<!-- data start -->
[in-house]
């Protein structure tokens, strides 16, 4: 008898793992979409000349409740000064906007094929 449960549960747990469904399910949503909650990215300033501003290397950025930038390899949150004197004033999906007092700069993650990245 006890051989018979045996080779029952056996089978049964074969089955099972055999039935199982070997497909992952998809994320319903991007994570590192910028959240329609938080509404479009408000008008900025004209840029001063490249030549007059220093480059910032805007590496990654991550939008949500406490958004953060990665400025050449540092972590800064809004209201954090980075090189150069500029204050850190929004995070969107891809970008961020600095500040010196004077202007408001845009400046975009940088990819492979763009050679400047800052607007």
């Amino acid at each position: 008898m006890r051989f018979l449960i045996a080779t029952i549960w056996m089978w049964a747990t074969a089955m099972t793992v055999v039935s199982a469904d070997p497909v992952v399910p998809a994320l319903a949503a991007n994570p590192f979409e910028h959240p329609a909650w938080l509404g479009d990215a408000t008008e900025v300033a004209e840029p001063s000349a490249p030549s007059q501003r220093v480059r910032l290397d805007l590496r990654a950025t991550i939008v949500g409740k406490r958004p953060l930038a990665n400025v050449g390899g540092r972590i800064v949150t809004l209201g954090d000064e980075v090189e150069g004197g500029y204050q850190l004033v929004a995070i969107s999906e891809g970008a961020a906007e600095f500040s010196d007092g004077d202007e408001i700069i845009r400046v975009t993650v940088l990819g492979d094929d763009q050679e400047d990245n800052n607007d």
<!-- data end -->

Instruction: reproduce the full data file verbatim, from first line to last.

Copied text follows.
[in-house]
């Protein structure tokens, strides 16, 4: 008898793992979409000349409740000064906007094929 449960549960747990469904399910949503909650990215300033501003290397950025930038390899949150004197004033999906007092700069993650990245 006890051989018979045996080779029952056996089978049964074969089955099972055999039935199982070997497909992952998809994320319903991007994570590192910028959240329609938080509404479009408000008008900025004209840029001063490249030549007059220093480059910032805007590496990654991550939008949500406490958004953060990665400025050449540092972590800064809004209201954090980075090189150069500029204050850190929004995070969107891809970008961020600095500040010196004077202007408001845009400046975009940088990819492979763009050679400047800052607007």
């Amino acid at each position: 008898m006890r051989f018979l449960i045996a080779t029952i549960w056996m089978w049964a747990t074969a089955m099972t793992v055999v039935s199982a469904d070997p497909v992952v399910p998809a994320l319903a949503a991007n994570p590192f979409e910028h959240p329609a909650w938080l509404g479009d990215a408000t008008e900025v300033a004209e840029p001063s000349a490249p030549s007059q501003r220093v480059r910032l290397d805007l590496r990654a950025t991550i939008v949500g409740k406490r958004p953060l930038a990665n400025v050449g390899g540092r972590i800064v949150t809004l209201g954090d000064e980075v090189e150069g004197g500029y204050q850190l004033v929004a995070i969107s999906e891809g970008a961020a906007e600095f500040s010196d007092g004077d202007e408001i700069i845009r400046v975009t993650v940088l990819g492979d094929d763009q050679e400047d990245n800052n607007d």